2.3.5.1.1. PE: RV hypertrophy and systolic "doming" of the pulmonic valve

2.3.5.1.2. Tx: Symptomatic or severe stenosis requires baloon valvuloplasty or surgical correction

2.3.5.2. Congenital Bicuspid Aortic Valve

2.3.5.2.1. PE: presence of a systolic ejection click

2.3.5.3. Coarctation of Aorta

2.3.5.3.1. PE: LV hypertrophy

2.3.5.3.2. Tx: Surgical correction

2.3.6. Complex Congenital Heart Lesions

2.3.6.1. Tetralogy of Fallot

2.3.6.1.1. PE: cyanosis and systemic hypoxemia

2.3.6.1.2. ECG: Right Ventricular hypertrophy

2.3.6.1.3. CXR: "boot-shaped" heart with prominent RV

2.3.6.2. Transposition of the Great Arteries

2.3.6.2.1. Echocardiography: aberrant anatomy

2.3.6.3. Eibstein Anomaly

2.3.6.3.1. Echocardiography: displacement of tricuspid septal leaflet, abnormal RV size, tricuspid regurgitation

2.3.7. Endocarditis Prophylaxis in Congenital Heart Disease

2.3.7.1. 1. Unrepaired cyanotic congenital heart disease

2.3.7.2. 2. Repaired congenital heart disease with residual defects adjacent to site of a prosthetic patch or transcatheter device

2.3.7.3. 3.A history of complete repair of congenital defects with prosthetic material or a transcatheter device within the previous 6 months

2.4. Valvular Heart Disease

2.4.1. Mitral Stenosis

2.4.2. Mitral Regurgitation

2.4.3. Mitral Valve Prolapse

2.4.4. Aortic Stenosis

2.4.5. Aortic Regurgitation

2.4.6. Tricuspid Stenosis

2.4.7. Tricuspid Regurgitation

2.5. Cardiomyopathies and Myocarditis

2.5.1. Dilated Cardiomyopathy (CMP)

2.5.2. Restrictive Cardiomyopathy

2.5.3. Hypertrophic Cardiomyopathy

2.5.4. Myocarditis

2.6. Hypertension

2.6.1. Systolic >140mmhg or diastolic >90mmhg

2.6.2. Secondary Hypertension due to:

2.6.2.1. Renal Artery Stenosis (Renovascular Hypertension)

2.6.2.2. Renal Parenchymal disease

2.6.2.3. Coarctation of Aorta

2.6.2.4. Pheochromocytoma

2.6.2.5. Hyperaldosteronism

2.6.3. Lab Work up:

2.6.3.1. Serum creatinine, BUN, Urinalysis

2.6.3.2. Serum K measured off diuretics

2.6.3.3. CXR

2.6.3.4. ECG

2.6.3.5. Blood tests including CBC, glucose, lipid levels, calcium, uric acid

2.6.3.6. Thyroid stimulating hormone

2.6.4. Tx: Control hypertension with minimal side effects. Diuretics, ACE inhibitors, Angiotensin II Receptor Blockers, Calcium antagonists, Beta blockers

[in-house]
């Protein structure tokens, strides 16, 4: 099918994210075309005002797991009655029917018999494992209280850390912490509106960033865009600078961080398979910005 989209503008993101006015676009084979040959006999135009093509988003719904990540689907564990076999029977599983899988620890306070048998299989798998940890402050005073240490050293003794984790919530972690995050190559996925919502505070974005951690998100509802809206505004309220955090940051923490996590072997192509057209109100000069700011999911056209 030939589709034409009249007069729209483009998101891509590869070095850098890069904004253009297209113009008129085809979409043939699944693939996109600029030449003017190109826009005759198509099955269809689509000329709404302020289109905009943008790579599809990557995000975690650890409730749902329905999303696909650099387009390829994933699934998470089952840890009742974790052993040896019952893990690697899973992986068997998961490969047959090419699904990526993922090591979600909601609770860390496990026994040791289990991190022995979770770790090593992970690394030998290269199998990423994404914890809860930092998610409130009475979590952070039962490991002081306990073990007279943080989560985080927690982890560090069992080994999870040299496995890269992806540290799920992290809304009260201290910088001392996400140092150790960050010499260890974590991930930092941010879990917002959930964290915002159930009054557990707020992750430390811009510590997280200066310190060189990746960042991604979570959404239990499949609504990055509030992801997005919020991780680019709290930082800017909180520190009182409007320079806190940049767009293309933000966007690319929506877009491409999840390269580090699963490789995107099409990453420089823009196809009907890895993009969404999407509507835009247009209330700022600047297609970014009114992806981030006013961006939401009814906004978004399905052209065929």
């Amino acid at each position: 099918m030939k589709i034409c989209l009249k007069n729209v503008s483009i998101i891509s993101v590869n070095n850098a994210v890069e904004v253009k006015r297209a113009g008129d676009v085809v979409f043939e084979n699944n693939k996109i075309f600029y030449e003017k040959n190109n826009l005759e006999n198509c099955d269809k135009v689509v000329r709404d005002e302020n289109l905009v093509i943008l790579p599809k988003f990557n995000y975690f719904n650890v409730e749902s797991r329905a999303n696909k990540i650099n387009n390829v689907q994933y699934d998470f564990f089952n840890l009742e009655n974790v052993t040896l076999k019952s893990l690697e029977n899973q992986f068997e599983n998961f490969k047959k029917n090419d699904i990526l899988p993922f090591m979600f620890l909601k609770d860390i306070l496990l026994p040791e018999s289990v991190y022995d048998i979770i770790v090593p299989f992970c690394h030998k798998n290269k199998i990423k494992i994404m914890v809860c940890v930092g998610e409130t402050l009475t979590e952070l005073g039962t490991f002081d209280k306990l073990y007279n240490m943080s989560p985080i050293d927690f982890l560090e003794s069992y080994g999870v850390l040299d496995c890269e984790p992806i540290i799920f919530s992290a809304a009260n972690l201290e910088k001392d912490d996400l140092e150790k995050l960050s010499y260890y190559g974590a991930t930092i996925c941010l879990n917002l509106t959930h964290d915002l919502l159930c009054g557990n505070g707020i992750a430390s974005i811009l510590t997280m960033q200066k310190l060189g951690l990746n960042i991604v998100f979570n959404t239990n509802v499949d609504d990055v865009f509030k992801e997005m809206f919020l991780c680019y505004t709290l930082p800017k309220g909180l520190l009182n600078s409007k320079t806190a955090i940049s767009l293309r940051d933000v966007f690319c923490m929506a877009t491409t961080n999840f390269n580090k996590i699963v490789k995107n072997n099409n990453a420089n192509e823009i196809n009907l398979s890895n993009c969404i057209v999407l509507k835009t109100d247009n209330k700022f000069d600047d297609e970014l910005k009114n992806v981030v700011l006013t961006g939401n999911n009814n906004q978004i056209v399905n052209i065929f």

3. Infectious Diseases

3.1. Diagnosis of Infectious Diseases

3.1.1. Microscopy

3.1.1.1. Wet mounts

3.1.1.2. Stains

3.1.1.2.1. Gram's stain

3.1.1.3. Chronic Interstitial Nephritis

3.1.2. Macroscopic Antigen Detection

3.1.3. Culture

3.1.4. Serology

3.1.5. Nucleic Acid Probes

3.1.6. Susceptibility Testing

3.1.7. Fecal Samples for Intestinal parasites

3.1.8. Blood Smears for Blood and Tissue Parasites

3.2. Antibacterial Therapy

3.2.1. Mechanism of Drug Action

3.2.1.1. Inhibition of cell-wall synthesis (Penicillin, cephalosporins,carbapenems, vancomycin,bacitracin)

3.2.1.2. Inhibition of protein synthesis (Macrolides, lincosamides, chloramphenicol, tetracycline, aminoglycosides, muciprocin, streptogramins, linezolid)

3.2.1.3. Inhibition of bacterial metabolism (Sulfonamides and trimethoprim)

3.2.1.4. Inhibition of nucleic acid synthesis or activity (Rifampin, Nitrofurantoin, Metronidazole)

3.2.2. Mechanism of Antibacterial Resistance

3.2.3. Pharmacokinetics of Antibiotics

3.2.3.1. Absorption

3.2.3.2. Distribution

3.2.3.3. Metabolism

3.2.3.4. Elimination

3.2.4. Principles of Antibacterial chemotherapy

3.2.4.1. Pharmacokinetic-pharmacodynamic profile

3.2.4.1.1. Concentration-dependent antibiotics

3.2.4.1.2. Time-dependent antibiotics

3.2.5. Choice of Antibacterial agents

3.2.6. Adverse Reactions

3.2.7. Drug interactions

3.3. Sexually Transmitted and Reproductive Tract Infections

3.3.1. Specific Syndromes

3.3.1.1. Urethritis in Men

3.3.1.2. Epididymitis

3.3.1.3. Urethritis in Women (Urethral syndrome)

3.3.1.4. Vulvovaginal Infections

3.3.1.5. Mucopurulent Cervicitis

3.3.1.6. Pelvic Inflammatory Disease (PID)

3.3.1.7. Ulcerative Genital Lesions

3.3.1.8. Proctitis, Proctocolitis, Enterocolitis & Entiritis

3.3.2. Individual Pathogens

3.3.2.1. Gonorrhea

3.3.2.2. Chlamydia trachomatis infections

3.3.2.3. Mycoplasmas infections

3.3.2.4. Syphilis

3.3.2.5. Herpes Simplex Virus Infections

3.3.2.6. Chancroid (Haemophilus Ducreyi infection)

3.3.2.7. Donovanosis (Klebsiella granulomatis infection)

3.3.2.8. Human Papillomavirus infections

3.4. Infections of the Skin, Soft Tissues, Joints and Bones

3.4.1. Skin and Soft Tissue infections

3.4.1.1. Vesicles, Bullae, Crusted lesions, Folliculitis, Papular and Nodular Lesions,Ulcers with or without eschars, Erysipelas

3.4.1.2. Cellulitis

3.4.1.3. Necrotizing Fasciitis

3.4.1.4. Myositis/Myonecrosis

3.4.1.5. Infectious Arthritis

3.4.1.6. Osteomyelitis

3.5. Pneumococcal Infections

3.5.1. Pneumonia

3.5.2. Meningitis

3.5.3. Bacteremia, septic arthritis,endocarditis, pericarditis, peritonitis

3.5.4. Noninvasive syndromes: Sinusitis and otitis media

3.6. Staphylococcal Infections

3.6.1. S.aureus Infections

3.6.2. Coagulase-Negative Staphylococci infections

3.7. Streptococcal/Enterococcal Infections, Diptheria, Corynebacteria Infections & Related Species

3.7.1. Streptococcal and Enterococcal infections